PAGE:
I just memorized all the things that the boys and the bosses had told me, and about the emotional impact it had. Because that's what they were really sharing. So when I eat food in restaurants, what's important to me is the emotional impact. Because when you think about it, when you take yourself back to being a child again. You didn't realize that as a kiddie, but the excitement and the emotional impact of the flavors on your palate are just extraordinary. Our palates are born out of our childhood.
So the things we like as adults... For example, I like salad cream, because that's what I had as a child. Before Mum died, it used to be oil splashed over salad and vinegar and mixed up. That's how Mum did it. When Mum died and Dad had to do the cooking, it was salad cream on a Sunday supper. So I like salad cream, I like Branston pickle with my cheese. I used to go to this restaurant in Mayfair years ago. The owner died, but it was a throwback to the '50s. I used to go and have spaghetti Bolognese, but what I really went for was this old-fashioned vanilla ice cream. Which was yellow, made with the essence. Do you remember it? With a fan wafer stuck in the top. Because it was incredibly comforting; it took me back to my childhood. And that's why food is so important. It takes us back to our childhood. That's the importance of feeding children well.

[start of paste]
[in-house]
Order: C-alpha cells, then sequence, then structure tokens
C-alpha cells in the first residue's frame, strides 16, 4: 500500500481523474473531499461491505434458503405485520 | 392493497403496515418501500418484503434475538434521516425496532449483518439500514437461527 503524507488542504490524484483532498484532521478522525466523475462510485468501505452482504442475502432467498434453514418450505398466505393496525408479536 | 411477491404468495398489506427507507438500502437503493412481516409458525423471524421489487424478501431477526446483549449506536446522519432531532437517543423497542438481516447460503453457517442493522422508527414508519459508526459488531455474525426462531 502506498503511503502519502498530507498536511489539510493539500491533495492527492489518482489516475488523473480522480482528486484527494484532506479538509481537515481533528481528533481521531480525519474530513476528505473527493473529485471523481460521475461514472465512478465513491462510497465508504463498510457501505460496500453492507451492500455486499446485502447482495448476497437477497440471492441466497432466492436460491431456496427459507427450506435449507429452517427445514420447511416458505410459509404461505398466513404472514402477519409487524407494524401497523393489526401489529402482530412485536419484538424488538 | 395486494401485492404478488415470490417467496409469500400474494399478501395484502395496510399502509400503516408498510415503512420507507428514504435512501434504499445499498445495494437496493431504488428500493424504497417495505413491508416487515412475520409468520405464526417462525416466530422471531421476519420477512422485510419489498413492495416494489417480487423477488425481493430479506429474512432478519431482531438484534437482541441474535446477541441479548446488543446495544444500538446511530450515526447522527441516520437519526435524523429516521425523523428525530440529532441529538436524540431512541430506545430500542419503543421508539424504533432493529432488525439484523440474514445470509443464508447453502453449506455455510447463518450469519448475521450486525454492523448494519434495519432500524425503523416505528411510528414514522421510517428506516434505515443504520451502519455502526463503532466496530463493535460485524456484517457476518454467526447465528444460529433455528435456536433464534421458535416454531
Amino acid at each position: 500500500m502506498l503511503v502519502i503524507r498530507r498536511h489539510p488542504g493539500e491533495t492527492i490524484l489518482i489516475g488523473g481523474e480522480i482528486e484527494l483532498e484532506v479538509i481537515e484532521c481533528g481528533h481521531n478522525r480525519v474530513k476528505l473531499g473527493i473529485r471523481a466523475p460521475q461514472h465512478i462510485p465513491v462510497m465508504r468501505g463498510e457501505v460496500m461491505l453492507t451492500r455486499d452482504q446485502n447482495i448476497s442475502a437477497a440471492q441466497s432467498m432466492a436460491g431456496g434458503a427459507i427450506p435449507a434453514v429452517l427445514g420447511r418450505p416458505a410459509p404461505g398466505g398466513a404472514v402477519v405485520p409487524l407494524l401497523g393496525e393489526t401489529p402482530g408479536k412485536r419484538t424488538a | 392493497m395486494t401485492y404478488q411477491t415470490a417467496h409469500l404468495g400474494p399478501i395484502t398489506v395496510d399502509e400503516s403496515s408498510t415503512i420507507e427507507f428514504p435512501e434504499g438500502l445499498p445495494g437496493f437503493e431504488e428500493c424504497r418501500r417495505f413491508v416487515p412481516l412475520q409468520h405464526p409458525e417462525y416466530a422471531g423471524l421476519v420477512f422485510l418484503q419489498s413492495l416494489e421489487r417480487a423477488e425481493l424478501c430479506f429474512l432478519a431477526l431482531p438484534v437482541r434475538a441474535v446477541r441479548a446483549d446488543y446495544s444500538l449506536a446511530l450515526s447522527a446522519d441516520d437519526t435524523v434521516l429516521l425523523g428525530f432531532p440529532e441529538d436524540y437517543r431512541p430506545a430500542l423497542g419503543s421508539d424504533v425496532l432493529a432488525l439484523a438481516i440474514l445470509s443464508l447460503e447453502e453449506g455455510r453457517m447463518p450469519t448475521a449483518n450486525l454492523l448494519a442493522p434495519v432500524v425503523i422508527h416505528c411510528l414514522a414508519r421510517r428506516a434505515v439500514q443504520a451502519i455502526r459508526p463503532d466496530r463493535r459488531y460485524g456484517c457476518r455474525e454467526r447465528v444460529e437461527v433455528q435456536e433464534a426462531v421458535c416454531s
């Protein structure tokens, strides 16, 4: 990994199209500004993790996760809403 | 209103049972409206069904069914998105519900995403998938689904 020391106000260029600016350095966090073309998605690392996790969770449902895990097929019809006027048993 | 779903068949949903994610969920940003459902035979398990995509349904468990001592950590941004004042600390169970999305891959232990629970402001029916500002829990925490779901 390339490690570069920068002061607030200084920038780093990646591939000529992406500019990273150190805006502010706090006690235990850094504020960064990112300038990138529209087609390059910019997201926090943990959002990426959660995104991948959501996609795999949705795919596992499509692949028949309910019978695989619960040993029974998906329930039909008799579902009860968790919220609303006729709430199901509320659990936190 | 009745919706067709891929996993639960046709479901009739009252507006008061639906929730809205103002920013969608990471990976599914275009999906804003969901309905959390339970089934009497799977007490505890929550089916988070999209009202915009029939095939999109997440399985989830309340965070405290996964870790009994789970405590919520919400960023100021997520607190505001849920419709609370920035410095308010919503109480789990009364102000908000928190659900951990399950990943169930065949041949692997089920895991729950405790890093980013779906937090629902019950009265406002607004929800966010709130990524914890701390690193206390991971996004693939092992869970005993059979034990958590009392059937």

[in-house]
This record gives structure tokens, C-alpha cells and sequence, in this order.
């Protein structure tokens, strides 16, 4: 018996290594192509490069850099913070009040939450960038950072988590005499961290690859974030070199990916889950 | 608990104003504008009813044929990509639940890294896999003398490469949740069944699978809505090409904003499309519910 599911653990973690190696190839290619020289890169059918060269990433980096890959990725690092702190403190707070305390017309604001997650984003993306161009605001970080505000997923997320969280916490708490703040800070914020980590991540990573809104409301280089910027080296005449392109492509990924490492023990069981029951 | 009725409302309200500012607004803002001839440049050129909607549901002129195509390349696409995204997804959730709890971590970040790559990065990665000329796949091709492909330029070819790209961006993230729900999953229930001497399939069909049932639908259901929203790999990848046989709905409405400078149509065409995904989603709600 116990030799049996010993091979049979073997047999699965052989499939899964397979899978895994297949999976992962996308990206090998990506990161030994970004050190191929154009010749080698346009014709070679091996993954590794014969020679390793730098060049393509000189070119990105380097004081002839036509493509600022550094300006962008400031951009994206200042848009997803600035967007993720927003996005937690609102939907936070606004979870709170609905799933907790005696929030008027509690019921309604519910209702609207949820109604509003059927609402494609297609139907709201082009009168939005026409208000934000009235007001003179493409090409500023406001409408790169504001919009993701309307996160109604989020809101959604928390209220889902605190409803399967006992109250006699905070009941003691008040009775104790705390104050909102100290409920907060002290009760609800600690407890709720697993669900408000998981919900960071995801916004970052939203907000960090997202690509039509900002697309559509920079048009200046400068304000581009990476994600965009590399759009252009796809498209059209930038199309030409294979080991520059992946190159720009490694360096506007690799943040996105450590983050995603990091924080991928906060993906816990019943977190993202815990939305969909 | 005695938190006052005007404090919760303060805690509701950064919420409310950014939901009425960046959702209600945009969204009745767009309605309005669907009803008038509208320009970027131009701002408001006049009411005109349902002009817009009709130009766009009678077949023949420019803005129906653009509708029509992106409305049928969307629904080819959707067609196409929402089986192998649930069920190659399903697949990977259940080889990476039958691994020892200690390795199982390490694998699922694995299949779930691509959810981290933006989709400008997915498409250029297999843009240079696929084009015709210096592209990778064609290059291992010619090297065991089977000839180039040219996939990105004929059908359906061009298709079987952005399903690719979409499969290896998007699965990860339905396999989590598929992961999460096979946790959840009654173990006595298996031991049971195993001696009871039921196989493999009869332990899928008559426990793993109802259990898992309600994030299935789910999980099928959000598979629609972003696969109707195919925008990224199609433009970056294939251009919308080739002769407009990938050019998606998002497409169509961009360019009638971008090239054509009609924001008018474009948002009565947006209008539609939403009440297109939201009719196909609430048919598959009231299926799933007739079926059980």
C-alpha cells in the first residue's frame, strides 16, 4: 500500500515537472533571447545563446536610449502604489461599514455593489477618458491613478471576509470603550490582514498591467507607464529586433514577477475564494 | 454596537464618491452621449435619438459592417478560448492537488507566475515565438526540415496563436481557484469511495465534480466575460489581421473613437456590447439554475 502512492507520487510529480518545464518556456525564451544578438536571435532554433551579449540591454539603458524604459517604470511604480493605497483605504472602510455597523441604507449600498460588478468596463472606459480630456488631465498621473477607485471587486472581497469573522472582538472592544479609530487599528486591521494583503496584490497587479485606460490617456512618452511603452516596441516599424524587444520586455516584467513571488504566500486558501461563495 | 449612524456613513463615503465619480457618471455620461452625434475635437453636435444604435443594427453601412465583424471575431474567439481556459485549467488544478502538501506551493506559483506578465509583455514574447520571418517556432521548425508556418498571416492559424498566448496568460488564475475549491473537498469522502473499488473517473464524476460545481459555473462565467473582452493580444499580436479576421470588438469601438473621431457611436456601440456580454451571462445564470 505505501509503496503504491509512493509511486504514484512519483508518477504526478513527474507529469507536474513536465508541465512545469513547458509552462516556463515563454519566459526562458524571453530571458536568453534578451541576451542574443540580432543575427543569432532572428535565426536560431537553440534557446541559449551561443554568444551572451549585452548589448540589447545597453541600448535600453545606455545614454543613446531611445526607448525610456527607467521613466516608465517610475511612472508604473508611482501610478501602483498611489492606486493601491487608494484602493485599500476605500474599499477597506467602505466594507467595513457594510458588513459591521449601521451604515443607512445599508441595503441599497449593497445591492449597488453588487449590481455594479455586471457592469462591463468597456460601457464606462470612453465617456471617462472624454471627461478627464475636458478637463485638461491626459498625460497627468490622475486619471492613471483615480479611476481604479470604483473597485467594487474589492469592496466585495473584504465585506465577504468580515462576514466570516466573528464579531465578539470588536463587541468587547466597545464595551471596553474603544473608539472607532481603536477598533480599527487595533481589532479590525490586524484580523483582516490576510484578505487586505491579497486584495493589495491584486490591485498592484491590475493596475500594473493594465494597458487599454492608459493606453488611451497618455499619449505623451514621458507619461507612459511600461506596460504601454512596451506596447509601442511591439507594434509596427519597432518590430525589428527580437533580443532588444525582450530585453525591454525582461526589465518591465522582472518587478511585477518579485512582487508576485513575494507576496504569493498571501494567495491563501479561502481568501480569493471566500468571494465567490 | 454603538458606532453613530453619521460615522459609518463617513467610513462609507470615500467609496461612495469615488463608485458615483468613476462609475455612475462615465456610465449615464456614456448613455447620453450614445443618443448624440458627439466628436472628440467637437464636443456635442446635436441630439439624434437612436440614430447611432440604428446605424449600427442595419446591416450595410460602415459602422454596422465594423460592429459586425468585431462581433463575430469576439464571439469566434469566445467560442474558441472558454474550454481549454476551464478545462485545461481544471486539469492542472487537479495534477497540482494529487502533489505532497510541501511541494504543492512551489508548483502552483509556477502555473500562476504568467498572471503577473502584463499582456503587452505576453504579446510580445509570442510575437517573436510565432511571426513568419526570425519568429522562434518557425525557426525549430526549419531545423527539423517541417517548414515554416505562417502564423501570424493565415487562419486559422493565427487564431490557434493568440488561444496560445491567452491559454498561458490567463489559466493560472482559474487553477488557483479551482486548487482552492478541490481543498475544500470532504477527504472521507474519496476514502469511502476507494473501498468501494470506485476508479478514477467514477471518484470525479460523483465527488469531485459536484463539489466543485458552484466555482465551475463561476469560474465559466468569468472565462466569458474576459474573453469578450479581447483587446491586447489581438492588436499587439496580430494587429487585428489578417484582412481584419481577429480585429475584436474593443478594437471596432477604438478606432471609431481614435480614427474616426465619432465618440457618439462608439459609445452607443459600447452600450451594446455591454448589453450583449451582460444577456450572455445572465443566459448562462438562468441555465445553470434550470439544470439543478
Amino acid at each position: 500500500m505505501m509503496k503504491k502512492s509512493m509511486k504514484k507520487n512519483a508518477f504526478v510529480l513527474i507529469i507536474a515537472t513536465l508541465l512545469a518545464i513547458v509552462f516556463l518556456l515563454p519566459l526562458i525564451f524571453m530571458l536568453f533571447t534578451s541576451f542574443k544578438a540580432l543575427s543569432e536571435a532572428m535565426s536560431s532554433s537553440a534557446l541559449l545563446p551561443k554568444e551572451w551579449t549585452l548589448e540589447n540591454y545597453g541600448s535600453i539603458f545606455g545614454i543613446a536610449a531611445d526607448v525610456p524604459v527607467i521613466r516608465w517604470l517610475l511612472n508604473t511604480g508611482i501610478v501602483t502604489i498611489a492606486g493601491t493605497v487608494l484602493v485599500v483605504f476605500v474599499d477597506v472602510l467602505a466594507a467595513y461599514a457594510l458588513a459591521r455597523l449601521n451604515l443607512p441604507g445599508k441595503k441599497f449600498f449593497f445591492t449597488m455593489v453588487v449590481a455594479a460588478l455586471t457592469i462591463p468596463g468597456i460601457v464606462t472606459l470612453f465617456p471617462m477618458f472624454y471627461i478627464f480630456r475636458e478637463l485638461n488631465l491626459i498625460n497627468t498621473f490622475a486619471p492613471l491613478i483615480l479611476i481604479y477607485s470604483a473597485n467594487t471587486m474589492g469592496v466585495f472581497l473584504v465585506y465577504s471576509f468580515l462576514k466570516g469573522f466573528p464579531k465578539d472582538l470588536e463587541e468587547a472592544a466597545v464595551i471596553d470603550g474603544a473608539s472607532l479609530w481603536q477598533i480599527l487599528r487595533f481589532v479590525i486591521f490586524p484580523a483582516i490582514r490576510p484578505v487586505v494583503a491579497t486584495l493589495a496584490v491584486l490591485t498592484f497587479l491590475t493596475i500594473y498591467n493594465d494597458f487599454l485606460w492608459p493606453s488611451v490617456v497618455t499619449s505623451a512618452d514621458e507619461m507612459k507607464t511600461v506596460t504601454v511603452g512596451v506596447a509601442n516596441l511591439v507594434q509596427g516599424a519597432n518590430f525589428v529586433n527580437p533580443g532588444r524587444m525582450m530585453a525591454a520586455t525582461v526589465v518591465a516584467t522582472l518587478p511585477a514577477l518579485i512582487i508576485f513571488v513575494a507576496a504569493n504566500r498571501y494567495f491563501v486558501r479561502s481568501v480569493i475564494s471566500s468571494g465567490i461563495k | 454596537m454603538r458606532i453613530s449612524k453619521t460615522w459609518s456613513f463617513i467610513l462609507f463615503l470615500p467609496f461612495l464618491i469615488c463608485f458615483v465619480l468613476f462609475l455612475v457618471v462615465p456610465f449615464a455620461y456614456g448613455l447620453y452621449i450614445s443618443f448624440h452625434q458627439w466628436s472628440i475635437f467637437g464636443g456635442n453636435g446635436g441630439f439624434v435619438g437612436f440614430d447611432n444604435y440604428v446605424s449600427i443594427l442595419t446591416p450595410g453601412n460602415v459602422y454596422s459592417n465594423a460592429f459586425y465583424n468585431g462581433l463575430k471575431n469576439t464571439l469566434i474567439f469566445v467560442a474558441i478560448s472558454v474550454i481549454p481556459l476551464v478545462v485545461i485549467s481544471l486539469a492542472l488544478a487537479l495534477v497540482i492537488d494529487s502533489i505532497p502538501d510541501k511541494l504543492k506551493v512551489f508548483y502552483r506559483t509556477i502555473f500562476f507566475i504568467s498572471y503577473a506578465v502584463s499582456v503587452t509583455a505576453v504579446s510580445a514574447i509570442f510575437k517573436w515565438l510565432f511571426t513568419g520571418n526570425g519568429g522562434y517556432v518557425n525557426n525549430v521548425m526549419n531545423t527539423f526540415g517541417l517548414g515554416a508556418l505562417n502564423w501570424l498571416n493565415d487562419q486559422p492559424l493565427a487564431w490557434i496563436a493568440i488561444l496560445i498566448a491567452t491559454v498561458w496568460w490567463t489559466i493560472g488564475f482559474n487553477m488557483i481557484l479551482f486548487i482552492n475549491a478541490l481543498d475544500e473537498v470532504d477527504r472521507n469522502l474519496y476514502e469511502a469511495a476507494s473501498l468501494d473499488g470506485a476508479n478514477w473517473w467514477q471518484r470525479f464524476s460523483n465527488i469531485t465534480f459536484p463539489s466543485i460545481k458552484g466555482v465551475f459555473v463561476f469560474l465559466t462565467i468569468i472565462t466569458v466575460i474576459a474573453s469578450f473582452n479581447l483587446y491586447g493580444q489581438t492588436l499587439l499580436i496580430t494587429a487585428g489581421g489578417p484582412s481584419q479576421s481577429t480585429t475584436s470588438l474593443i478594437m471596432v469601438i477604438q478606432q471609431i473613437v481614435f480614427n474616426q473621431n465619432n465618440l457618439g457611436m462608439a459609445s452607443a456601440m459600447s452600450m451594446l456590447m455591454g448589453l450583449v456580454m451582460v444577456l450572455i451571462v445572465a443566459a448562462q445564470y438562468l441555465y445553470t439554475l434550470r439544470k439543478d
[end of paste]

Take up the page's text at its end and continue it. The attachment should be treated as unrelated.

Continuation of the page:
That's why smells and the visual in restaurants are key. And that's what's sad today with modern-day restaurants. You don't get that. It's too controlled by the chef. Small plates. Eighteen courses. No choice. Bang. Conveyor-belt cuisine. It's like going to a very posh party, with tepid food. How can you serve something so small hot? You can't. It's impossible. When you take a whole duck into the room, or a Poularde de bresse en vessie, chicken in pig's bladder [see Fernand Point], bang, you've got the heat. You cut it open, you slice it, whatever, you've got all the smells. You've got the visual show, haven't you?
Because the only thing within the world of gastronomy which never dates is romance. Everything else dates. We live in a world of refinement, not invention.
SI: So the trick is to get that back, somehow?
MPW: The old world will come back. If you look at these modern-day chefs who are at the top of their game, if you look at the foundation of their cuisine, it's classical. They may not admit that, but it's classical. British food now is very good. Italian food, very good. Spanish food, very good. But if you look at it, it all goes back to one country: France. It's all made with French method. Simple, isn't it?
If you look at fusion cuisine, it's the French foundation and the French techniques. Because the French cook with their brains. It's intellectual. Look at the Italians: It's from the heart, isn't it? It's more emotional, and that's the difference between the two cuisines.